When I purchased the airplane back in the mid-1980′s, it was very original and probably the most authentic A-26 in the world.  While flying it back from California, I happened to stop at an airshow in Texas and while showing someone the airplane, flipped on a couple of switches in the back and found that the rear gunner turrets still operated!  I was impressed.

Rear gunner position for the upper and lower remote turrets

My airplane had the distinction of having flown in both WWII as well as Korea and sported the colors of Whistler’s Mother for many years.  Other A-26′s went on to be used during the Vietnam war, giving them the distinction of being the only American combat airplane to have participated in three wars.  Seeing the opportunity to take what was already the most original A-26 in the world to an even higher level of detail, I told them to disassemble and go through the entire airplane.

Bomb Bay detail

While the airplane appears to have been originally built with the glass bomber nose, which the “C” model designation signifies, it also came with four gun packs under the wings, housing a total of eight .50 caliber machine guns.  I’m not sure whether or not it was originally built this way in WWII or modified for Korea but we intend to continue researching this as well as its original colors.  Combined with the four .50 guns in the upper and lower turrets, it was not an airplane to mess with.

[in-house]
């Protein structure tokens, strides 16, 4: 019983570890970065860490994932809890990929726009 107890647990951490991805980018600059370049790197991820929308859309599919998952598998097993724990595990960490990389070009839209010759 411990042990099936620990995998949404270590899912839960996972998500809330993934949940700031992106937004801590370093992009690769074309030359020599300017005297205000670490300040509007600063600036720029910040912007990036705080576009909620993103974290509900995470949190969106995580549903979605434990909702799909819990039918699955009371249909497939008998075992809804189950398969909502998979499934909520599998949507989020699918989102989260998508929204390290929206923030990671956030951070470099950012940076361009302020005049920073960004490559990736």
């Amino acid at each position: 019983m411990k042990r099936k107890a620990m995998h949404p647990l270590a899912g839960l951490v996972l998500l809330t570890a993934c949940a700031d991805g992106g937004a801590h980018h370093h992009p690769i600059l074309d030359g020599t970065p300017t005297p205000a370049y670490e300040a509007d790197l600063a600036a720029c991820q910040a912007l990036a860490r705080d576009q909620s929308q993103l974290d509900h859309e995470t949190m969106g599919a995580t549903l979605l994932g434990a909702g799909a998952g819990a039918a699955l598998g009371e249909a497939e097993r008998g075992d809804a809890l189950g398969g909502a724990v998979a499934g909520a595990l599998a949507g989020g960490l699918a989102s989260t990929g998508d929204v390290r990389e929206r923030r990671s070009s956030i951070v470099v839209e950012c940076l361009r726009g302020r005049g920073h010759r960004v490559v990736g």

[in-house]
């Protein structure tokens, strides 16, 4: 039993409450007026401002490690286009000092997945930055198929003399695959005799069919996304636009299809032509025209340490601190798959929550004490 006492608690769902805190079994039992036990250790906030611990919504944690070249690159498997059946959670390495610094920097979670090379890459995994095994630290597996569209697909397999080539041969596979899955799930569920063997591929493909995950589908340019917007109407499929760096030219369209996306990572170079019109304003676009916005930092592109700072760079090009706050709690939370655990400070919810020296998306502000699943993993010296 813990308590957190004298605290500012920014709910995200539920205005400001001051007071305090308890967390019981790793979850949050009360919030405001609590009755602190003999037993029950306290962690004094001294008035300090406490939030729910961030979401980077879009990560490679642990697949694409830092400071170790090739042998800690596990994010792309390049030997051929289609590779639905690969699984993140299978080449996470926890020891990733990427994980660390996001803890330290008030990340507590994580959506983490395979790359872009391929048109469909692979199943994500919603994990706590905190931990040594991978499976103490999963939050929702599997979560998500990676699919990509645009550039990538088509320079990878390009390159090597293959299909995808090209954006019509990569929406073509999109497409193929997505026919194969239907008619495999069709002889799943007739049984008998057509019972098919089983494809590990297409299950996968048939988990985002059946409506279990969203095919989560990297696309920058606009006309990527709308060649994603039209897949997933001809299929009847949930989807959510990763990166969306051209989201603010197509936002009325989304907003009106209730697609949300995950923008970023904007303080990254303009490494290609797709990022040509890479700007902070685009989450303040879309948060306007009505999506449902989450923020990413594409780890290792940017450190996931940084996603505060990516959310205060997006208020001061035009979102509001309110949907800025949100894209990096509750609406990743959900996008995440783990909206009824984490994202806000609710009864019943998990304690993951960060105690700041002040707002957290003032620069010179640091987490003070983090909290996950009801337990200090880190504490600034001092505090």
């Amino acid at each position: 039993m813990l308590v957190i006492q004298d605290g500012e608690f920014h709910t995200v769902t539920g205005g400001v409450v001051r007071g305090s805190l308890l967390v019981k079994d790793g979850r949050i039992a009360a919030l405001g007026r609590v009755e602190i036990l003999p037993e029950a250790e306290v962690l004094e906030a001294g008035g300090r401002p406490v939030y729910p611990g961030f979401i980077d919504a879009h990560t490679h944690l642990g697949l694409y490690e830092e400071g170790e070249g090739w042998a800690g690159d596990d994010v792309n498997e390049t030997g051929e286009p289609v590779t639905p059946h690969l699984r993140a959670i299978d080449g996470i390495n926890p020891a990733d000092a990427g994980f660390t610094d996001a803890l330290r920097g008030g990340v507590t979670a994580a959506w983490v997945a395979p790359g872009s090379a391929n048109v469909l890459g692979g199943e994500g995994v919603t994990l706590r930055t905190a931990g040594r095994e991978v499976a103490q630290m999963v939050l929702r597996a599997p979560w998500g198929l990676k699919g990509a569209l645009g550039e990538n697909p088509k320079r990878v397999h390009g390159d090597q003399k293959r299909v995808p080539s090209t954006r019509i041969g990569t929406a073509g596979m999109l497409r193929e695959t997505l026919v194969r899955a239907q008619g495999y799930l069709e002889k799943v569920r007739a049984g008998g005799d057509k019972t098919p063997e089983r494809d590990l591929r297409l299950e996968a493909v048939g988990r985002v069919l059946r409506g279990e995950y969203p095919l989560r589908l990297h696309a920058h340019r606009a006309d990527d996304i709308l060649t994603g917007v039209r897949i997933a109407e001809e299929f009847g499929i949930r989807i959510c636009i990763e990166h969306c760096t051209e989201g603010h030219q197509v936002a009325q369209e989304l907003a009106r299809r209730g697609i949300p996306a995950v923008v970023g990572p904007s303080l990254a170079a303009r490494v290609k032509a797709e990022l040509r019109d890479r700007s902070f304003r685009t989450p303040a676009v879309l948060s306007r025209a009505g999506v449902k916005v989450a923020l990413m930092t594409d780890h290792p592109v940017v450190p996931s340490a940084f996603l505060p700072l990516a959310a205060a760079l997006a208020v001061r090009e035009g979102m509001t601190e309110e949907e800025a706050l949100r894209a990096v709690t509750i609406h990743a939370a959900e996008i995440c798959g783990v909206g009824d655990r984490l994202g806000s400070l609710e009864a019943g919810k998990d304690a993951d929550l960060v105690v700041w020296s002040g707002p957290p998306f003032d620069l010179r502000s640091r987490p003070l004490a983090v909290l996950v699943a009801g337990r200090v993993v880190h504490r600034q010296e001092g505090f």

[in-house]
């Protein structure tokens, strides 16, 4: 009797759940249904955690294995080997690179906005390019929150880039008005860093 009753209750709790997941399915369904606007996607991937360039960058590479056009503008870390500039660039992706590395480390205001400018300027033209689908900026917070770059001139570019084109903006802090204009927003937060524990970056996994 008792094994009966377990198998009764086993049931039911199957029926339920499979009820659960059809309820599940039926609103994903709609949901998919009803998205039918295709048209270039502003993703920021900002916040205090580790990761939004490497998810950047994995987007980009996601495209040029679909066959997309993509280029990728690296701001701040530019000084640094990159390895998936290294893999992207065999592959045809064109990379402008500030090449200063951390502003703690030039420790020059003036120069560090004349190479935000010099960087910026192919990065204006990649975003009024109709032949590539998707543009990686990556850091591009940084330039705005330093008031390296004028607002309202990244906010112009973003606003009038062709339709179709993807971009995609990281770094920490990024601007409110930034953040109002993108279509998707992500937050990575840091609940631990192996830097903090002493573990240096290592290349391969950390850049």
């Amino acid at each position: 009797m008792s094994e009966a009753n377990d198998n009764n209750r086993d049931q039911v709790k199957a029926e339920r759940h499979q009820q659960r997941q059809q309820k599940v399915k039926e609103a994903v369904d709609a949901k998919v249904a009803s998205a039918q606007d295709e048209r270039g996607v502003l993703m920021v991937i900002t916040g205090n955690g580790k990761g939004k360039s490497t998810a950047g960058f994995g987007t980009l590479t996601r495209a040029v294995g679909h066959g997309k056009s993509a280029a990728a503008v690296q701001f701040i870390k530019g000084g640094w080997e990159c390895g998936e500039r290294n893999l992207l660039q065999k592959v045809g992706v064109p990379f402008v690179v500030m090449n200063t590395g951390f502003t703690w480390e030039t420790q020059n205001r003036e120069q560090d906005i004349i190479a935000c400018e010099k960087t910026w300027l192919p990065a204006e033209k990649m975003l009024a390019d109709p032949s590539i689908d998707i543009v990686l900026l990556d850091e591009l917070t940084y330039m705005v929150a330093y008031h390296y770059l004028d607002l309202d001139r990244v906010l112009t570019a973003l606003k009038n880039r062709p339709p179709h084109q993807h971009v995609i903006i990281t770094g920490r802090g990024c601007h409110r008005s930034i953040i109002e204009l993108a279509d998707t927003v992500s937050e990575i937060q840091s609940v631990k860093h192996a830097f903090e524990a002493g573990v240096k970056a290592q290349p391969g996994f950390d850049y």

Three of the four guns mounted per side that are housed in streamlined pods

Three of the four guns mounted under one wing, which are contained in streamlined pods

I also got a chance to check up on a project we’re about to start on for a Rosie the Riveter display we’ve been designing for Fantasy of Flight.  It’s one of the new attraction elements were striving to create that immerse people in history around a theme common to the human experience and in a way they self-discover something about themselves for themselves.  It will involve a factory assembly line for B-29′s and that’s were Aero Trader comes in.

B-29 nose for a new Rosie the Riveter Display!

I purchased a B-29 nose years ago and we intend to clean it up, as if it was being built on an assembly line.  I don’t want to give away too many details of our plans but keep an eye on our progress!

I also had the chance to check out a rather historic helicopter: a Sikorsky S-55, which had flown with the world’s first Helicopter Airline out of New York City to La Guardia Airport and other local destinations.  The owner and I had talked over the years and he recently called to tell me he decided to sell it.

With my new (well, OK, old) Sikorsky S-55!

Having decided to include early helicopters in the collection, I couldn’t resist checking it out.  It had flown as recently as the late nineties but had a light blade strike, which will require going through everything to be safe.  While it will be a long-term project, I couldn’t resist acquiring this great piece of history!

Due to space considerations, I will leave it in California until we get our new storage facility completed.  Look for it to arrive at Fantasy of Flight sometime in the early Spring of 2012!

Kermit